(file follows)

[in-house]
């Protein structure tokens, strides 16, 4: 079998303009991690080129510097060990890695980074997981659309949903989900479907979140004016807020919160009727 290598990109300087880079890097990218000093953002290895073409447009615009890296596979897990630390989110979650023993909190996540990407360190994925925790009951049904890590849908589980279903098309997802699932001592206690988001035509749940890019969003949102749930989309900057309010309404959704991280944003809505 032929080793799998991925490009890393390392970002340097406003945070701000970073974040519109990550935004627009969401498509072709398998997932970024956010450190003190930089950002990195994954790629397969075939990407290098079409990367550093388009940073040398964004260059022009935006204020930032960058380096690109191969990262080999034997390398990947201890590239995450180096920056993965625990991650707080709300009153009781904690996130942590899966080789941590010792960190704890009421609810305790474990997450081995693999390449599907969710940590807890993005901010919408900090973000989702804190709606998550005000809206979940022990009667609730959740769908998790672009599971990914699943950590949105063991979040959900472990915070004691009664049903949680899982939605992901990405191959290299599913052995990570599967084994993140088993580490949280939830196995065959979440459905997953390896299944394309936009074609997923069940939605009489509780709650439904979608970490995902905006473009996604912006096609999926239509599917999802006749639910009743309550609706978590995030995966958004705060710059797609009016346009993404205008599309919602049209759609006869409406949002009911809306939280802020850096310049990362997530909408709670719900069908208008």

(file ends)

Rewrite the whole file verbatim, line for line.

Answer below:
[in-house]
């Protein structure tokens, strides 16, 4: 079998303009991690080129510097060990890695980074997981659309949903989900479907979140004016807020919160009727 290598990109300087880079890097990218000093953002290895073409447009615009890296596979897990630390989110979650023993909190996540990407360190994925925790009951049904890590849908589980279903098309997802699932001592206690988001035509749940890019969003949102749930989309900057309010309404959704991280944003809505 032929080793799998991925490009890393390392970002340097406003945070701000970073974040519109990550935004627009969401498509072709398998997932970024956010450190003190930089950002990195994954790629397969075939990407290098079409990367550093388009940073040398964004260059022009935006204020930032960058380096690109191969990262080999034997390398990947201890590239995450180096920056993965625990991650707080709300009153009781904690996130942590899966080789941590010792960190704890009421609810305790474990997450081995693999390449599907969710940590807890993005901010919408900090973000989702804190709606998550005000809206979940022990009667609730959740769908998790672009599971990914699943950590949105063991979040959900472990915070004691009664049903949680899982939605992901990405191959290299599913052995990570599967084994993140088993580490949280939830196995065959979440459905997953390896299944394309936009074609997923069940939605009489509780709650439904979608970490995902905006473009996604912006096609999926239509599917999802006749639910009743309550609706978590995030995966958004705060710059797609009016346009993404205008599309919602049209759609006869409406949002009911809306939280802020850096310049990362997530909408709670719900069908208008």